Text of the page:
By Isa Jones
By Mary Willson
By Brian Turk
By Drew AIles
By Taylor Boylston
By Bree Davies
By Emerald O'Brien
"When I quit [Roper], I told myself that I was going to stop playing music and just take a break and be married," says Till between customers as he mans the window at a drive-thru coffee shop in Westminster. "But I had accumulated all these pop songs that nobody had wanted. So I just started recording them myself, and then I got Nathan into it. We compiled a handful of fun songs, and then we realized that we have all these friends who play all these instruments, so we thought, why don't we create a band?"
Next thing you know, the project became a full-time endeavor for everyone involved, including both of Till's brothers, bassist Jonathan (whose artwork adorns JapanImplosion.com and many of Denver's higher-profile releases) and guitarist Matthew, as well as Stephen's saxophone-wielding wife, Leanor (who, as a former member of Five Iron Frenzy, is no stranger to large ensembles). The outfit is rounded out by guitarist Dan Craig, drummer Stephen Brooks, keyboardist Justin Croft and PD, who plays trumpet.
While Nathan & Stephen doesn't have Polyphonic Spree's numbers, its nine members still create one hell of a traffic jam on stage. Logistically, Till knows, that may pose some challenges when it comes time to tour -- so there has to be some sort of known potential before the act commits to hitting the road. "It's not like we can really go out and tour and make no money and make a name for ourselves that way," he notes. "The joy of the Internet, though, is that we really don't have to as much."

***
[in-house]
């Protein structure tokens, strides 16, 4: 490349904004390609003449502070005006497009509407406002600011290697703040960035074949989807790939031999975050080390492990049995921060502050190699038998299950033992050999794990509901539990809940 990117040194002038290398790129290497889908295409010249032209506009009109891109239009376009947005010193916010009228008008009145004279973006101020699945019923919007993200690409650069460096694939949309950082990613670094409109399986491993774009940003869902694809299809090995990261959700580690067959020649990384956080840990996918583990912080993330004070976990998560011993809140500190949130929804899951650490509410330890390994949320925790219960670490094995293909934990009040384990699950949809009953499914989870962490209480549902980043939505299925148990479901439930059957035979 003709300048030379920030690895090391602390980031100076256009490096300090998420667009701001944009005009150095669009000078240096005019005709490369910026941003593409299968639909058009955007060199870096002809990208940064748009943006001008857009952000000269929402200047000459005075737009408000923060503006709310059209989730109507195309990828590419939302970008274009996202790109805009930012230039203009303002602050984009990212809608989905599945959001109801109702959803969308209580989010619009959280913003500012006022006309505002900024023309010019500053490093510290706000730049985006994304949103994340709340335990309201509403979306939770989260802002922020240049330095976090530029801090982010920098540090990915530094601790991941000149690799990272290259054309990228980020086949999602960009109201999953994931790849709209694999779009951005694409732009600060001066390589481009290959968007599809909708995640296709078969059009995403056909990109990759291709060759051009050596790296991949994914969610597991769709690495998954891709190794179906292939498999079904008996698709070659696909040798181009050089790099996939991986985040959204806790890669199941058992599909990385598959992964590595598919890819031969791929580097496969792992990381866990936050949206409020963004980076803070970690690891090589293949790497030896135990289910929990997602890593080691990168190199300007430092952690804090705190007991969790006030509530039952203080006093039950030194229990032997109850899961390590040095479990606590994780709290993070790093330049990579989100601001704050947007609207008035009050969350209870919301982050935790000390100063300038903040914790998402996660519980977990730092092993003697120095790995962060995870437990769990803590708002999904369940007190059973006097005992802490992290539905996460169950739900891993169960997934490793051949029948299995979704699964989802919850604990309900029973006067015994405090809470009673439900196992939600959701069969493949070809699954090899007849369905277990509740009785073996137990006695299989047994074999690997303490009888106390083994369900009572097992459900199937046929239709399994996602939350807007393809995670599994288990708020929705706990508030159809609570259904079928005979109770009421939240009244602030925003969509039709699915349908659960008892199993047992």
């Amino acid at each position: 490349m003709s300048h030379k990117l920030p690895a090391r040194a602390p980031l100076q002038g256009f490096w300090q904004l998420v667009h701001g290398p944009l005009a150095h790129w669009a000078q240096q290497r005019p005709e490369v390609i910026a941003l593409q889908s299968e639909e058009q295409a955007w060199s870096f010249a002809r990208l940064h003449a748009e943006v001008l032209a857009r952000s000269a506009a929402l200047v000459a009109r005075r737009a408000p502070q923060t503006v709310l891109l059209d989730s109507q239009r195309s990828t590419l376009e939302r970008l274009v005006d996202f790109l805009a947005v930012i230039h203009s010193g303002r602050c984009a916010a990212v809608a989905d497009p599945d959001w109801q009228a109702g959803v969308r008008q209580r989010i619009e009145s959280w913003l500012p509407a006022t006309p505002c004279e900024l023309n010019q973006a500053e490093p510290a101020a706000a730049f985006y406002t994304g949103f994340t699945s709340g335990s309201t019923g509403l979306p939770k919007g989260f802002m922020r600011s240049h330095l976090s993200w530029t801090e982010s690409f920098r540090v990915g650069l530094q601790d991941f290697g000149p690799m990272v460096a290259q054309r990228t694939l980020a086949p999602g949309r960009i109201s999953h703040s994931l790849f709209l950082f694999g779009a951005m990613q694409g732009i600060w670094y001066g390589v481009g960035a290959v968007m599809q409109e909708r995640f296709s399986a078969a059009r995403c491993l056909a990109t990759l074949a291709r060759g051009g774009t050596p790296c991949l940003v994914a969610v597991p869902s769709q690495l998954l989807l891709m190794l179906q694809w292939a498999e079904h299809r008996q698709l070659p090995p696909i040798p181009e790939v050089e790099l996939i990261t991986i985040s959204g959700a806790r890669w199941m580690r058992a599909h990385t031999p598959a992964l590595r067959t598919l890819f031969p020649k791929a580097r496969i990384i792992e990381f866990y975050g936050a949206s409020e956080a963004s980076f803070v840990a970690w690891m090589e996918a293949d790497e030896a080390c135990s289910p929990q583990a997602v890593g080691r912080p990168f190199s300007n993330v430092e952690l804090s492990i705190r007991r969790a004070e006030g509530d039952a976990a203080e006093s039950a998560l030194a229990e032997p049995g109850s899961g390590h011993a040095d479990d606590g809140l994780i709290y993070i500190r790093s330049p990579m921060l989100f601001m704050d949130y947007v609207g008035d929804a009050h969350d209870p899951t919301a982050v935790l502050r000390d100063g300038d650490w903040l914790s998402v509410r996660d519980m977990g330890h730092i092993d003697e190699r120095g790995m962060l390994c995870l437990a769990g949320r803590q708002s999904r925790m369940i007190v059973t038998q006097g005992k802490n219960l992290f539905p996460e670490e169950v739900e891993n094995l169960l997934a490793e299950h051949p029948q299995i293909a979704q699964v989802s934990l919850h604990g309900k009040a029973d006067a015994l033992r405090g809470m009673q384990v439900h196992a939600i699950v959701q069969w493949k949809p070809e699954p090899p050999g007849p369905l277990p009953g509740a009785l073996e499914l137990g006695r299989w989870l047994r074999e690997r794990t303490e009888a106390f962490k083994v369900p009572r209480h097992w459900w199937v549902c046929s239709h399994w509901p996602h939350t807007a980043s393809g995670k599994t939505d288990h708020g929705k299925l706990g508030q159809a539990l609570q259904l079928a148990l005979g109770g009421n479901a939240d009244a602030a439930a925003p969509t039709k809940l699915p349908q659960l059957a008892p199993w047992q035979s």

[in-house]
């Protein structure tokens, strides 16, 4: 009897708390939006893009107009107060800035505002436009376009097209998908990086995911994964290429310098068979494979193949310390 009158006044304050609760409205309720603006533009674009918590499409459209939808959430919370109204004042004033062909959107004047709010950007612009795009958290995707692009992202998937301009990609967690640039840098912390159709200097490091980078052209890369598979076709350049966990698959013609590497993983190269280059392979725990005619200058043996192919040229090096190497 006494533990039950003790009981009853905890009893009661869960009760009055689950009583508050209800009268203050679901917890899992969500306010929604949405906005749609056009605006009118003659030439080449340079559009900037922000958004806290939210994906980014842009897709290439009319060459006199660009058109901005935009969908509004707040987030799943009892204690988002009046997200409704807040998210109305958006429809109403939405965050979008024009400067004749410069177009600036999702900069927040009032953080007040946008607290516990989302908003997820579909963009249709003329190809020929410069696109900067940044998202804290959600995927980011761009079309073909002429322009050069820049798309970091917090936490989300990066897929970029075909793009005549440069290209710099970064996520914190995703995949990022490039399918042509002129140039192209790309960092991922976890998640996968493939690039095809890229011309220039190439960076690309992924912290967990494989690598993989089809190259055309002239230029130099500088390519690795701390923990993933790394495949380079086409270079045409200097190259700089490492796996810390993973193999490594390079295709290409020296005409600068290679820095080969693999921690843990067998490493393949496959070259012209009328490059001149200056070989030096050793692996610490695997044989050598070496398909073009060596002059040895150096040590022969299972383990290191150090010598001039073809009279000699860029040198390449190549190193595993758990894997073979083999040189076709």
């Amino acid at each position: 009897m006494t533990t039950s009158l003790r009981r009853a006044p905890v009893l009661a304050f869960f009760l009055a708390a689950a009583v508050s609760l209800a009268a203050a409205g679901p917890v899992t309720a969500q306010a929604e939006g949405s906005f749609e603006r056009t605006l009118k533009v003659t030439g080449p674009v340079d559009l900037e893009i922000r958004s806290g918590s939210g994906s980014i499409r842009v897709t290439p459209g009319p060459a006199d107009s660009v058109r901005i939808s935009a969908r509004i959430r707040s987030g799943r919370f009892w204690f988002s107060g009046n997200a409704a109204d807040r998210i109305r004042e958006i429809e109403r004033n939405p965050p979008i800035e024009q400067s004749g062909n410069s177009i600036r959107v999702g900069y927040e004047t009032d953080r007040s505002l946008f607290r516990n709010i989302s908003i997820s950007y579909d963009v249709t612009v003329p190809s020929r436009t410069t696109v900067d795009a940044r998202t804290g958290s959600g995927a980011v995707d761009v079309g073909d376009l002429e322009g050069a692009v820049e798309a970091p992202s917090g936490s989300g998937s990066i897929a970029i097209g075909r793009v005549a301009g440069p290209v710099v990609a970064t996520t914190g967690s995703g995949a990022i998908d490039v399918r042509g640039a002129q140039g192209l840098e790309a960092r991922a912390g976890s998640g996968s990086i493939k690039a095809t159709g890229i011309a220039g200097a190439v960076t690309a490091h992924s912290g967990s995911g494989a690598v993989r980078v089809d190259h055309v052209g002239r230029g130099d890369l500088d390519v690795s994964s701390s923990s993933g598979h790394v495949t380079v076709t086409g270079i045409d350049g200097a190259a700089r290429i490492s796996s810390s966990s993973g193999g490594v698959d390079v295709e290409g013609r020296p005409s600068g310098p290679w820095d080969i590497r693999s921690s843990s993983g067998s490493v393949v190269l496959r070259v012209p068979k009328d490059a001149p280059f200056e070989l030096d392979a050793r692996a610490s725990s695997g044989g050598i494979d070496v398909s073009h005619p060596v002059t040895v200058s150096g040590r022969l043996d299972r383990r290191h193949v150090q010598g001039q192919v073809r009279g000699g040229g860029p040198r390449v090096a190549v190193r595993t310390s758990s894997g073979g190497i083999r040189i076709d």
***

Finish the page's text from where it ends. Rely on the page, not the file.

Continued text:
Till's not being glib with that last statement. Before the band even started playing out, a buzz had already developed based on a handful of tracks posted on Nathan & Stephen's MySpace page. Last summer, fans were drawn in by bare sketches of songs like "Stand Back Up," a cut from the act's dazzling Morning After Records debut, The Everyone EP. Then known as "New Song," the number has since been given the full-band treatment, complete with gang vocals, violins, keys and horns. The progression of the music is simply stunning, even to Till.
"It's far exceeded my expectations so far," he says. "Now it's just fun running with it -- well, now I'm just trying to enjoy running with it. I tend to overanalyze things too much. I get too ahead of myself, like I want to move the band too far ahead too soon. So we're consciously trying to pace ourselves."
Fair enough. But it's a safe bet that as soon as folks lay ears on the group's boisterous indie-pop songs -- ably driven by McGarvey's husky baritone -- the demand will accelerate that pace.